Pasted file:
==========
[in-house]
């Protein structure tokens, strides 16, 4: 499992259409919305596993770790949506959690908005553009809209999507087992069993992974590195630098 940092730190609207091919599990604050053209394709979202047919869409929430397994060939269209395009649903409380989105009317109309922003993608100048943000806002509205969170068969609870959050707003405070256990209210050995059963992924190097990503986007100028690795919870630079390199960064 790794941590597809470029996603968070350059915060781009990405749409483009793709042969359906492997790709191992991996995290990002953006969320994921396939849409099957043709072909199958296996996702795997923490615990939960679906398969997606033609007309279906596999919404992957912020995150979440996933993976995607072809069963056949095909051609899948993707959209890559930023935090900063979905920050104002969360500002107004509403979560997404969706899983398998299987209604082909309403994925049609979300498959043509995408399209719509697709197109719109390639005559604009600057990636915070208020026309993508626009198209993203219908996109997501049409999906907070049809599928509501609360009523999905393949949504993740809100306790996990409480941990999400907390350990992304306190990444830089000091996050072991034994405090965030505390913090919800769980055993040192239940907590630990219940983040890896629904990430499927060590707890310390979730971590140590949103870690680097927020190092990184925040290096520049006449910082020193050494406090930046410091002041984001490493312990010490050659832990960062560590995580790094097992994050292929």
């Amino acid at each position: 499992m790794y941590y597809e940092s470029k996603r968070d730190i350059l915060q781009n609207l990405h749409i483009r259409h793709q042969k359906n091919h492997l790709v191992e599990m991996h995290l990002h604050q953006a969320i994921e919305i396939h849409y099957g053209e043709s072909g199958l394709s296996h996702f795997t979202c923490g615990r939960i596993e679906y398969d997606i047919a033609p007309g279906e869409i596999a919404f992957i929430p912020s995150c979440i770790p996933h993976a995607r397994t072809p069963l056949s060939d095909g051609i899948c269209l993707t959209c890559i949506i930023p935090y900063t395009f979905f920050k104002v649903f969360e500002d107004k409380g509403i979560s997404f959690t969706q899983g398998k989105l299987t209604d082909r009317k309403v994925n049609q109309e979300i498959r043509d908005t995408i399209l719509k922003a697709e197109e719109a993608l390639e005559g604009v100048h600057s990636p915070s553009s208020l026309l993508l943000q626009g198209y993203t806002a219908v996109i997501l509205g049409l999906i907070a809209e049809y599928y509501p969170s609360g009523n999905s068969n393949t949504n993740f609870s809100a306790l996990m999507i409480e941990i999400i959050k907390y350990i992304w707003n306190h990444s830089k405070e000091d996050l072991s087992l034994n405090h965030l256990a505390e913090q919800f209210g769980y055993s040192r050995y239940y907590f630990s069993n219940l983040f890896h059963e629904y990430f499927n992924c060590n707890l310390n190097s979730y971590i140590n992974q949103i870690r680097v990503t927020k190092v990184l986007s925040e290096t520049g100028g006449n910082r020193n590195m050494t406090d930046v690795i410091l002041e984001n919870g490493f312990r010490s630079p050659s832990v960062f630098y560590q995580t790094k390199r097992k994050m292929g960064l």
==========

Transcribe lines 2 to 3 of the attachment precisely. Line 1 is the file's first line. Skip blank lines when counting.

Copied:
């Protein structure tokens, strides 16, 4: 499992259409919305596993770790949506959690908005553009809209999507087992069993992974590195630098 940092730190609207091919599990604050053209394709979202047919869409929430397994060939269209395009649903409380989105009317109309922003993608100048943000806002509205969170068969609870959050707003405070256990209210050995059963992924190097990503986007100028690795919870630079390199960064 790794941590597809470029996603968070350059915060781009990405749409483009793709042969359906492997790709191992991996995290990002953006969320994921396939849409099957043709072909199958296996996702795997923490615990939960679906398969997606033609007309279906596999919404992957912020995150979440996933993976995607072809069963056949095909051609899948993707959209890559930023935090900063979905920050104002969360500002107004509403979560997404969706899983398998299987209604082909309403994925049609979300498959043509995408399209719509697709197109719109390639005559604009600057990636915070208020026309993508626009198209993203219908996109997501049409999906907070049809599928509501609360009523999905393949949504993740809100306790996990409480941990999400907390350990992304306190990444830089000091996050072991034994405090965030505390913090919800769980055993040192239940907590630990219940983040890896629904990430499927060590707890310390979730971590140590949103870690680097927020190092990184925040290096520049006449910082020193050494406090930046410091002041984001490493312990010490050659832990960062560590995580790094097992994050292929």
């Amino acid at each position: 499992m790794y941590y597809e940092s470029k996603r968070d730190i350059l915060q781009n609207l990405h749409i483009r259409h793709q042969k359906n091919h492997l790709v191992e599990m991996h995290l990002h604050q953006a969320i994921e919305i396939h849409y099957g053209e043709s072909g199958l394709s296996h996702f795997t979202c923490g615990r939960i596993e679906y398969d997606i047919a033609p007309g279906e869409i596999a919404f992957i929430p912020s995150c979440i770790p996933h993976a995607r397994t072809p069963l056949s060939d095909g051609i899948c269209l993707t959209c890559i949506i930023p935090y900063t395009f979905f920050k104002v649903f969360e500002d107004k409380g509403i979560s997404f959690t969706q899983g398998k989105l299987t209604d082909r009317k309403v994925n049609q109309e979300i498959r043509d908005t995408i399209l719509k922003a697709e197109e719109a993608l390639e005559g604009v100048h600057s990636p915070s553009s208020l026309l993508l943000q626009g198209y993203t806002a219908v996109i997501l509205g049409l999906i907070a809209e049809y599928y509501p969170s609360g009523n999905s068969n393949t949504n993740f609870s809100a306790l996990m999507i409480e941990i999400i959050k907390y350990i992304w707003n306190h990444s830089k405070e000091d996050l072991s087992l034994n405090h965030l256990a505390e913090q919800f209210g769980y055993s040192r050995y239940y907590f630990s069993n219940l983040f890896h059963e629904y990430f499927n992924c060590n707890l310390n190097s979730y971590i140590n992974q949103i870690r680097v990503t927020k190092v990184l986007s925040e290096t520049g100028g006449n910082r020193n590195m050494t406090d930046v690795i410091l002041e984001n919870g490493f312990r010490s630079p050659s832990v960062f630098y560590q995580t790094k390199r097992k994050m292929g960064l």